Banking sector crisis: Licenses were issued anyhow – Kofi Amoabeng
President of UT Holdings, Prince Kofi Amoabeng has blamed the challenges in the banking sector on the regulator’s poor scrutiny of the sector.
In an exclusive interview with JoyBusiness, Mr Amoabeng said banking licenses were issued anyhow and to all sort of people without proper checks causing the current crisis in the banking sector.
He said, “In recent times, because of politics and the way we play politics, it’s a matter of ‘whom you know’. So licenses were issued anyhow in so many numbers to all sort of people. That is what caused the problem. The people were not checked properly”.
Siting himself as an example, he explained that he went through a series of verification steps before being granted the license to start the then Unique Trust Financial Services.
“I am surprised at the number of institutions that were closed. What went into their licensing? Did they go through due process? The problem with Ghana is that we always throw away the process and institutions,” he added.
Two years after the revocation of its license Mr Amoabeng maintains that defunct UT Bank will bounce back despite the numerous challenges befalling it.
Mr Amoabeng admitted that UT Bank was indeed in crisis in 2017 and needed help, justifying the bailout by the government.
Although he did not mention when the bank would come back, he explained that it is dependent on the investigation currently ongoing.
Series of investigations
“I had to go through a series of investigations not even ended as at now which was normal and I accepted it because it has to be investigated. The only unfortunate part is that the investigation is never-ending so it’s as if I am perpetually under investigation. And therefore when you are doing business and other people think you are under investigation they hold back a bit.”
“People are suggesting we should rebrand and start afresh, but I don’t want to do that. I want to pull out of the ongoing troubles.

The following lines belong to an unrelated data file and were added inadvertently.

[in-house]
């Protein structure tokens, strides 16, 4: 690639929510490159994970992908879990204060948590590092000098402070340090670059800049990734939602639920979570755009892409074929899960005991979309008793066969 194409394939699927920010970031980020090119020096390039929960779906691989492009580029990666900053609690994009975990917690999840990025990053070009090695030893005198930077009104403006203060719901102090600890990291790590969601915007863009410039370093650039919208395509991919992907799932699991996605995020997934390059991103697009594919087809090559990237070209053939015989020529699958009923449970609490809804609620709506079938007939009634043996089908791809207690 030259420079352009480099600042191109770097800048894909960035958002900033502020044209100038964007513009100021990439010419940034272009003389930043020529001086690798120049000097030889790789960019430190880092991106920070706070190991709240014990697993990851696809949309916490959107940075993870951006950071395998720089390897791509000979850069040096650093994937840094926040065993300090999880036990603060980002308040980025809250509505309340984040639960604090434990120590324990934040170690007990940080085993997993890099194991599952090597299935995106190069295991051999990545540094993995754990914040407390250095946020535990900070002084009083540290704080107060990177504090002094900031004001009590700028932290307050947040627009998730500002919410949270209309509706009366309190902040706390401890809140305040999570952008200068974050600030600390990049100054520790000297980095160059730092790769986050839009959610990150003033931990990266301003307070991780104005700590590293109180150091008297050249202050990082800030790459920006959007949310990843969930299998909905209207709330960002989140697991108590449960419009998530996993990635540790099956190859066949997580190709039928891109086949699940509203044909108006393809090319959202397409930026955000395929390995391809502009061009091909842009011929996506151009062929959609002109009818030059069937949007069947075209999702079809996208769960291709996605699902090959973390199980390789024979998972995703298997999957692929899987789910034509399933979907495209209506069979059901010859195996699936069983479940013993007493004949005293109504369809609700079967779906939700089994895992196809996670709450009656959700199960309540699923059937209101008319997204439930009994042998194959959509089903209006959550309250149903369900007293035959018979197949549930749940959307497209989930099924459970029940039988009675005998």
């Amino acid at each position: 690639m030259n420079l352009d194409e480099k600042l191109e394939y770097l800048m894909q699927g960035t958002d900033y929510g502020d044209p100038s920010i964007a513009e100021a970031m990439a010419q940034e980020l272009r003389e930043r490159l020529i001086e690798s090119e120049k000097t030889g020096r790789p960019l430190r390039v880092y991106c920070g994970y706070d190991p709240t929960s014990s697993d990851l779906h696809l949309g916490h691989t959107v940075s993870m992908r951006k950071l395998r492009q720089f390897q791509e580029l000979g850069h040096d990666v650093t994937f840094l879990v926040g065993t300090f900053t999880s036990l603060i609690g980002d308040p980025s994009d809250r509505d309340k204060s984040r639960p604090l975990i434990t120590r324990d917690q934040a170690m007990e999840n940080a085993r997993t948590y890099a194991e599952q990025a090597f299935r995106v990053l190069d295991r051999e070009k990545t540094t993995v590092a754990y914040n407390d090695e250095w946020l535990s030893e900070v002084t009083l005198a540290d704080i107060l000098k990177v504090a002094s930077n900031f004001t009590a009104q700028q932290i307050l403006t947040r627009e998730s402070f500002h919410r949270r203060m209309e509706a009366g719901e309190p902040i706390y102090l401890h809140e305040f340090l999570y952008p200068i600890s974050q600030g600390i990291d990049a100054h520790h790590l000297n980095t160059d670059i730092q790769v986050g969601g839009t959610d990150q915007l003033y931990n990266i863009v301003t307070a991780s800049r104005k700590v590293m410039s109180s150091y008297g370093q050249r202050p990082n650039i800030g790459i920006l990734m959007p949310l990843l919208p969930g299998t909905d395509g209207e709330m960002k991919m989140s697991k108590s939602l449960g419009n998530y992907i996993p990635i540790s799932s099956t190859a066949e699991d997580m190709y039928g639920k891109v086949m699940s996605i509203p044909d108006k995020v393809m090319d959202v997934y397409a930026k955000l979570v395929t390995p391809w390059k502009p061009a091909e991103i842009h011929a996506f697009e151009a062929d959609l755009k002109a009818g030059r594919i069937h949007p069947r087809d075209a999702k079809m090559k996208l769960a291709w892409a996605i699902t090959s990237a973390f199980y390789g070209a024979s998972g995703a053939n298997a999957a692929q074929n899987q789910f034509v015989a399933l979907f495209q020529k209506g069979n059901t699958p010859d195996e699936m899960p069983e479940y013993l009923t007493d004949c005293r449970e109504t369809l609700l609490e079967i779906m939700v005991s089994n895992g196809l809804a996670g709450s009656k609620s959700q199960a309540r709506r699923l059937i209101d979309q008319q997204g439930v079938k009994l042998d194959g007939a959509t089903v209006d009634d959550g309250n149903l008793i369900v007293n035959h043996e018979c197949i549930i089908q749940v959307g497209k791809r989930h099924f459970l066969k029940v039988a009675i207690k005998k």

“I haven’t given up, I think I have a team that has also not given up. It is slow, but we will get thinks in shape soon. I hope the investigations will come out clean. Unfortunately, UT Bank is not the only institution under investigation, making the process quite lengthy and difficult.” He added.
After the revocation of the license of the bank, the regulator began investigations on directors of the bank for engaging in what it termed, ‘willful deceit’.
The ongoing investigations Mr Amoabeng further revealed has also affected other businesses under UT Holdings, the parent company of UT Bank.
“For whatever reasons, all UT subsidiary bank accounts have been frozen all this time and it doesn’t help. It’s tough to be we are slowly finding avenues to get back to the top.”
He also bemoaned, that other businesses hesitate in dealing with his, with fears of the latter being corrupt.
“Because of the investigation which is never-ending and the accounts that have been frozen, the brand has been tarnished. This used to be an iconic brand in Ghana and everybody liked it,” he said.
The Central Bank, in August 2017, revoked the licenses of UT and Capital Bank to operate as commercial banks due to their excessive liabilities and failure to improve their balance sheet.
The Governor of the Bank of Ghana, Dr Ernest Addison, blamed the lack of good corporate governance for the collapse of UT and Capital Bank.
According to Dr Addison, the defunct UT Bank could have survived the collapse if management minimized risks and improved loan performance.